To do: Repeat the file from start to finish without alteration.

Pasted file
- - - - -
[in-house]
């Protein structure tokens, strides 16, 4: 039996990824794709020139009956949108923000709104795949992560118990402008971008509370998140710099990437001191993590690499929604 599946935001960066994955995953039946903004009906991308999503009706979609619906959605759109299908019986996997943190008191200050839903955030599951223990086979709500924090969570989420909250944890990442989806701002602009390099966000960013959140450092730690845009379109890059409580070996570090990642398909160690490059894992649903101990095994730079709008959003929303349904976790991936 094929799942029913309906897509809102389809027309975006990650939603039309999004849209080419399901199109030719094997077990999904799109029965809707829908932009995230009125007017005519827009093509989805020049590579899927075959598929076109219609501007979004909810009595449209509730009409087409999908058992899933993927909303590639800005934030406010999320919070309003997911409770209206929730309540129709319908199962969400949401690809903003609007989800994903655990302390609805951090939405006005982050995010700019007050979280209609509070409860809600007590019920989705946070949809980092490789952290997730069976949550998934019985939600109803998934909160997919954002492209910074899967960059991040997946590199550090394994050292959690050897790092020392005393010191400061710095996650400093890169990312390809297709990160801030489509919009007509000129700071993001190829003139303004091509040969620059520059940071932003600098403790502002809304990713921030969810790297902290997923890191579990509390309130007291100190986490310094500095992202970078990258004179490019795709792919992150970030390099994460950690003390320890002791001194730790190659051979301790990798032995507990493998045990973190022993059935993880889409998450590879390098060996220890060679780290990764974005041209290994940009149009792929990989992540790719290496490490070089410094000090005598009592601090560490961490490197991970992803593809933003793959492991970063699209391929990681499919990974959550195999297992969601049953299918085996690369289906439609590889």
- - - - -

[in-house]
């Protein structure tokens, strides 16, 4: 039996990824794709020139009956949108923000709104795949992560118990402008971008509370998140710099990437001191993590690499929604 599946935001960066994955995953039946903004009906991308999503009706979609619906959605759109299908019986996997943190008191200050839903955030599951223990086979709500924090969570989420909250944890990442989806701002602009390099966000960013959140450092730690845009379109890059409580070996570090990642398909160690490059894992649903101990095994730079709008959003929303349904976790991936 094929799942029913309906897509809102389809027309975006990650939603039309999004849209080419399901199109030719094997077990999904799109029965809707829908932009995230009125007017005519827009093509989805020049590579899927075959598929076109219609501007979004909810009595449209509730009409087409999908058992899933993927909303590639800005934030406010999320919070309003997911409770209206929730309540129709319908199962969400949401690809903003609007989800994903655990302390609805951090939405006005982050995010700019007050979280209609509070409860809600007590019920989705946070949809980092490789952290997730069976949550998934019985939600109803998934909160997919954002492209910074899967960059991040997946590199550090394994050292959690050897790092020392005393010191400061710095996650400093890169990312390809297709990160801030489509919009007509000129700071993001190829003139303004091509040969620059520059940071932003600098403790502002809304990713921030969810790297902290997923890191579990509390309130007291100190986490310094500095992202970078990258004179490019795709792919992150970030390099994460950690003390320890002791001194730790190659051979301790990798032995507990493998045990973190022993059935993880889409998450590879390098060996220890060679780290990764974005041209290994940009149009792929990989992540790719290496490490070089410094000090005598009592601090560490961490490197991970992803593809933003793959492991970063699209391929990681499919990974959550195999297992969601049953299918085996690369289906439609590889």